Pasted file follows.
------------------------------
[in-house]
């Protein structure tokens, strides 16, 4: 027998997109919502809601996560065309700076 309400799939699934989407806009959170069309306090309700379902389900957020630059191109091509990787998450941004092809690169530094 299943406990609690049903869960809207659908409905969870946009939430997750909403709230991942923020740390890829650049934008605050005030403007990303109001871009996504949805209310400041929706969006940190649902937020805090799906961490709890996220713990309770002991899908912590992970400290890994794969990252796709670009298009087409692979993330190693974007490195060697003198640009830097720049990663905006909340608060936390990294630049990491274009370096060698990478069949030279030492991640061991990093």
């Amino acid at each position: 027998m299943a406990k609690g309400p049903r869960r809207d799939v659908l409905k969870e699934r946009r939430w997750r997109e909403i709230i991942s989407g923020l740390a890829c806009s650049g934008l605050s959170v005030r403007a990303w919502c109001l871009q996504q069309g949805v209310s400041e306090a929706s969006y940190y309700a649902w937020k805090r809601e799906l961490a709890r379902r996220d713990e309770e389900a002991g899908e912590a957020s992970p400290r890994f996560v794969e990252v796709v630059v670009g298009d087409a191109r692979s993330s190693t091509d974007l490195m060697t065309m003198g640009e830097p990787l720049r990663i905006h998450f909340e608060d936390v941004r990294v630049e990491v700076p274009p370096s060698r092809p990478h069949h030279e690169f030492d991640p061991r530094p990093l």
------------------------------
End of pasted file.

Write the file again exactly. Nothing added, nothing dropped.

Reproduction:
[in-house]
């Protein structure tokens, strides 16, 4: 027998997109919502809601996560065309700076 309400799939699934989407806009959170069309306090309700379902389900957020630059191109091509990787998450941004092809690169530094 299943406990609690049903869960809207659908409905969870946009939430997750909403709230991942923020740390890829650049934008605050005030403007990303109001871009996504949805209310400041929706969006940190649902937020805090799906961490709890996220713990309770002991899908912590992970400290890994794969990252796709670009298009087409692979993330190693974007490195060697003198640009830097720049990663905006909340608060936390990294630049990491274009370096060698990478069949030279030492991640061991990093």
């Amino acid at each position: 027998m299943a406990k609690g309400p049903r869960r809207d799939v659908l409905k969870e699934r946009r939430w997750r997109e909403i709230i991942s989407g923020l740390a890829c806009s650049g934008l605050s959170v005030r403007a990303w919502c109001l871009q996504q069309g949805v209310s400041e306090a929706s969006y940190y309700a649902w937020k805090r809601e799906l961490a709890r379902r996220d713990e309770e389900a002991g899908e912590a957020s992970p400290r890994f996560v794969e990252v796709v630059v670009g298009d087409a191109r692979s993330s190693t091509d974007l490195m060697t065309m003198g640009e830097p990787l720049r990663i905006h998450f909340e608060d936390v941004r990294v630049e990491v700076p274009p370096s060698r092809p990478h069949h030279e690169f030492d991640p061991r530094p990093l």